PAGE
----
My large powerful jaw, canines, and retracting claws allow me to get through thick reptilian skin and turtle shells. I eat birds, mammals and fish too. The Sonoran desert provides plenty of javelina, a favorite.

Upper claws – tendons and muscles relaxed. Lower claws – tendons and muscles tightened.

Because my jaws and cheeks are larger, they say my brain is smaller.
I am intelligent.

I am a carnivore, not a popular thing to be, I understand. I need meat to sustain a lean body and lean muscle.

I run long distance, though I admit I am not fast. I am powerful. I pounce prey, give a direct bite to the neck or the back of the skull. I’m quick, I suffocate. Remember, I have  powerful jaw and canines.

Communication channels are visual, acoustic and chemical.
Perception channels are visual, tactile, acoustic and chemical

I am top predator. Though more important, I am a keystone species. I take on the critical role of maintaining structure and balance an eco system.

My status is NT, near threatened.  Humans are my primary predator.  They see me as a threat to livestock. They kill me for my fur and body parts. And they threaten my habitat.

 

I am Jaguar,  Mixed media on Canvas,  35×45″

NOTE:
A border wall can affect all life in general, and will affect wild-life in particular.
If the wall goes up between the United States and Mexico, the jaguar cannot make a home where it’s ancestors once did.
#Panthera onca arizonensis


AZ Central / Video / AZ Jaguars →

//www.azcentral.com/videos/embed/105143752/?fullsite=true

deep in the solar plexus – the pancreas

I love the shape and texture of the pancreas – long, flat, soft and flexible. I’ve drawn it before and wonder why didn’t I note it tucked deep into the solar plexus? This organ carries some energy!

The 6″ organ sits behind the stomach and in front of the spine. The head of the pancreas nuzzles the duodenum while the tail end tapers into the spleen. The organ is gray-pink in color but because I want to emphasize subtle energy, my representation is yellow (golden) dominant.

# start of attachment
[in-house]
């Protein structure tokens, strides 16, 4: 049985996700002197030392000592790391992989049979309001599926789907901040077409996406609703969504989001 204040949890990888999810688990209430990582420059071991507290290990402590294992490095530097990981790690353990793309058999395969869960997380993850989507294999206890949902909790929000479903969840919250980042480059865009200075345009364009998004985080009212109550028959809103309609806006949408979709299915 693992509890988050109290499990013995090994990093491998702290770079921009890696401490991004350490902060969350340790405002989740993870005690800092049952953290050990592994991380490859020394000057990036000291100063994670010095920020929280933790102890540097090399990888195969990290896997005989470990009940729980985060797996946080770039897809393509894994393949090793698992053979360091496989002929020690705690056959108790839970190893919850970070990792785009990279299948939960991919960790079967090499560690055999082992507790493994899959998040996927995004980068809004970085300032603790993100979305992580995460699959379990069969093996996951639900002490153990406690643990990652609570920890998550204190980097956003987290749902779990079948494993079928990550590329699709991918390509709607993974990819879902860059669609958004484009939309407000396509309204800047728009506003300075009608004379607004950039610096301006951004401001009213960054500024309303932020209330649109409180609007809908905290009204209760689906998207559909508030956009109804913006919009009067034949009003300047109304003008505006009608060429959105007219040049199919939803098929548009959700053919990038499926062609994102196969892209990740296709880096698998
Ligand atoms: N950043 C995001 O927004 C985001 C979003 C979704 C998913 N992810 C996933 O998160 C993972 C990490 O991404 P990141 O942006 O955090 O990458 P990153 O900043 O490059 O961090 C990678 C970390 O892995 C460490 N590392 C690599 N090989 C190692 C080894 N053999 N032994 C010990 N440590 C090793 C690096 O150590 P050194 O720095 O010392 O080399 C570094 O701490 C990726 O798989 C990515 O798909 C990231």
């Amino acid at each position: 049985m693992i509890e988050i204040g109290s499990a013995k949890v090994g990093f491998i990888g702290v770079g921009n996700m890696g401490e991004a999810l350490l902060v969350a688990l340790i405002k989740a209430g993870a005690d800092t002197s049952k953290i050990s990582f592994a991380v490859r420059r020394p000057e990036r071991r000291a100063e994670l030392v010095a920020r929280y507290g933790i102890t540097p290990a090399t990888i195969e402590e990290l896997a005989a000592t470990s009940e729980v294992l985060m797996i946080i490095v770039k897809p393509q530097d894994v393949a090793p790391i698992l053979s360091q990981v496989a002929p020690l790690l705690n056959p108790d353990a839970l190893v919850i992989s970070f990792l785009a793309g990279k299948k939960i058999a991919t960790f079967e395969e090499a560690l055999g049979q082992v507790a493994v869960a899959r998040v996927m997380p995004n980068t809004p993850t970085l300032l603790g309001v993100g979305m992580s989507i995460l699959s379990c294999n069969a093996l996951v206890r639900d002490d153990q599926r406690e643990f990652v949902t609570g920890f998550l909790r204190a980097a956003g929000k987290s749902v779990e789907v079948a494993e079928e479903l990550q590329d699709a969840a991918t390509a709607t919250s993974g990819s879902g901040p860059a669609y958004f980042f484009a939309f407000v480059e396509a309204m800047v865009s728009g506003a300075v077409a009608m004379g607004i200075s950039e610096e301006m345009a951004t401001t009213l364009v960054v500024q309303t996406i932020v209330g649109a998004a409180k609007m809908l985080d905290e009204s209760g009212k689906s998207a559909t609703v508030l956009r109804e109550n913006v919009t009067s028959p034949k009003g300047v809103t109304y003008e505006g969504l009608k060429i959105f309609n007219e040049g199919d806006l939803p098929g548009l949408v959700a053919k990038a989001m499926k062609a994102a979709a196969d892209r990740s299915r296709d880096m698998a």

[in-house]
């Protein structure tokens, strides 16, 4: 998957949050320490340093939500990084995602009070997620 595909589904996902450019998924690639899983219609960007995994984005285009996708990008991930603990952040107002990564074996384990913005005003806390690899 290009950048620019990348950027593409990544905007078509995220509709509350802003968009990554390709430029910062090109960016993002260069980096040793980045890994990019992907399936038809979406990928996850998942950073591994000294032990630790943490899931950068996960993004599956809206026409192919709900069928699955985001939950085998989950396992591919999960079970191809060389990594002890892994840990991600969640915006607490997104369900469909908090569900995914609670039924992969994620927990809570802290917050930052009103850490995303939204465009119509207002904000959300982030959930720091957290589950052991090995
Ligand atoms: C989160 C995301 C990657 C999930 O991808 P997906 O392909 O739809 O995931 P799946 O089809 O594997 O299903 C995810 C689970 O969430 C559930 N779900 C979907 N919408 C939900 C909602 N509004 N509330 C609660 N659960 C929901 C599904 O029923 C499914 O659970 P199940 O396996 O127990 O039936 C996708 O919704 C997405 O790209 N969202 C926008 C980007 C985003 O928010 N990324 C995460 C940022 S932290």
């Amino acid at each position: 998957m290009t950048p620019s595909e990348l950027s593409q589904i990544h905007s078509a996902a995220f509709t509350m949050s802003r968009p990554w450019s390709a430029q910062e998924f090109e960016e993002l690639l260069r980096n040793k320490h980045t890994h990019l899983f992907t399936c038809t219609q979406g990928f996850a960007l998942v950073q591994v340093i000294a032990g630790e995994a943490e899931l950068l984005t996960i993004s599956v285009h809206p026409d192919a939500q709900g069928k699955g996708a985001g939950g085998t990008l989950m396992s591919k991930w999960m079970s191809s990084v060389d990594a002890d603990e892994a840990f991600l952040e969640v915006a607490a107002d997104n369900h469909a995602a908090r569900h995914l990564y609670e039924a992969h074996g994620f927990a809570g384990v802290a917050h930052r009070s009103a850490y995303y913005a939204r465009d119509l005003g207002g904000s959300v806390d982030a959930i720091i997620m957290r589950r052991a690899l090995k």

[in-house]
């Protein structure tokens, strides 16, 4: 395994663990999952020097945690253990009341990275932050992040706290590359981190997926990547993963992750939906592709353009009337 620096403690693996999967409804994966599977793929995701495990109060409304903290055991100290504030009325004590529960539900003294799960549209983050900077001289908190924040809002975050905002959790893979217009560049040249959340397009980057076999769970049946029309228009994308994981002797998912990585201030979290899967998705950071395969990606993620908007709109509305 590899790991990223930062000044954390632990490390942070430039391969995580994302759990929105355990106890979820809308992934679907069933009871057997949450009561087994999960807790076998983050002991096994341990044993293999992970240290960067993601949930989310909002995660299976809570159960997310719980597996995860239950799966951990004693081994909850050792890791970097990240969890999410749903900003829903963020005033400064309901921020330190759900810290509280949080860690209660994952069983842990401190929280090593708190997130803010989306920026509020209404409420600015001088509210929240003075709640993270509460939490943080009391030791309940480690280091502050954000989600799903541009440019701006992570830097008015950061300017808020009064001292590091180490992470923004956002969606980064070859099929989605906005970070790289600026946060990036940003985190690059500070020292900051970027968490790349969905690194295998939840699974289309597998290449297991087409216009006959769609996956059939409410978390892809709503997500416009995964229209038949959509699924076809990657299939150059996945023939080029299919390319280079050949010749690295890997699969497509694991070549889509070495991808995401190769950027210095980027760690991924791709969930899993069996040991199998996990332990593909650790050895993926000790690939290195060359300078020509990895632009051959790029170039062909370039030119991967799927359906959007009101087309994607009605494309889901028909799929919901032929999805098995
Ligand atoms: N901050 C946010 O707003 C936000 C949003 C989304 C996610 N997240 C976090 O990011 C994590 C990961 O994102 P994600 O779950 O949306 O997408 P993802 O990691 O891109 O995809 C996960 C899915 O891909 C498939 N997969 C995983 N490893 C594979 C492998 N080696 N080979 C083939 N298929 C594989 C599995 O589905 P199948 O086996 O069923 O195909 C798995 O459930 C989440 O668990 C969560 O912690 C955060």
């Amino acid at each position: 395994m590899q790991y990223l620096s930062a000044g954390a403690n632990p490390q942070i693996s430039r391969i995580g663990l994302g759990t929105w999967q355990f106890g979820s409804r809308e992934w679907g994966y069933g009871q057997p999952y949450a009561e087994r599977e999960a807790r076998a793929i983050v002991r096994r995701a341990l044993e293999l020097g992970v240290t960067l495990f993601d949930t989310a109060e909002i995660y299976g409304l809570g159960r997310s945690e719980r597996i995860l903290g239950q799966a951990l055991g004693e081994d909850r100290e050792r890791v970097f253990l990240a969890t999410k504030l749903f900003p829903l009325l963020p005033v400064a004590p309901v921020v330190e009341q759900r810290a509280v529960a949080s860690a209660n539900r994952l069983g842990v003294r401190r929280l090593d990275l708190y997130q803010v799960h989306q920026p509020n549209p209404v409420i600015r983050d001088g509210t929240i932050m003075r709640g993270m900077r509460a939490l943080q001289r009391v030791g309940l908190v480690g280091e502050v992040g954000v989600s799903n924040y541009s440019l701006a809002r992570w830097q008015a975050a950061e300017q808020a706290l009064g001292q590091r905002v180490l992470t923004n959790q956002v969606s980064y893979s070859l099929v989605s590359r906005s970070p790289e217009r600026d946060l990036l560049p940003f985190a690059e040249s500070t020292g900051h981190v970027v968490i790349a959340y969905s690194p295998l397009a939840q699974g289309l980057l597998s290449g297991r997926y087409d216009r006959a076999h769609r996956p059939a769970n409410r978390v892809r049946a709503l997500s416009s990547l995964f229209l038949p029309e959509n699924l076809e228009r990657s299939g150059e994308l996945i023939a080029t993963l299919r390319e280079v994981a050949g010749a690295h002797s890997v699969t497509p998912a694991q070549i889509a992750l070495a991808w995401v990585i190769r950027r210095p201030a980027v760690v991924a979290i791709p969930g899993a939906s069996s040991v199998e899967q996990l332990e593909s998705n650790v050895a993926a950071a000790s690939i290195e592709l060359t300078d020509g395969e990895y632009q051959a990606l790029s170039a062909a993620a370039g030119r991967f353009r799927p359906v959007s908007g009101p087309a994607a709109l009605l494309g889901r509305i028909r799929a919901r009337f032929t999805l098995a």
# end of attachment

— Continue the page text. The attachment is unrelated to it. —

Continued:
Pancreas (anterior)

The pancreas plays a role in both the endocrine system and the digestive system.

As part of the endocrine system the pancreas produces hormones (insulin, glucagon, somatostatin and pancreatic polypeptide), secreting them directly into the bloodstream. One of its jobs is to monitor the bloodstream. When the pancreas detects a rise in glucose levels it responds by producing a hormone called insulin. Insulin attaches to cells signaling them to open up and absorb the glucose (basic fuel for the body) from your blood.  Insulin allows cells to receive the energy they need and ensures blood glucose level remains stable.

It also holds an exocrine function involving secretion of digestive enzymes that break down carbohydrates, lipids, and in particular – proteins – aiding in digestion and absorption of nutrients in the small intestine.

Pancreas (posterior) Slight color variation signifies – from left to right – the tail, body, neck and head

Symbolically:
The pancreas is located in the solar plexus, the area representing the center of will.
Connected to it are the energies of stability, instinct and intuition, along with will, courage, choice, action and peace.

Caroline Myss connects the pancreas to the sweetness in our life…ahhh glucose.


I am in the planning with the University of Arizona medical school for a solo exhibition. I hope to include the endocrine system I designed last year. Because the pancreas from that original series found a buyer, I draw another. Returning to it allows more insight.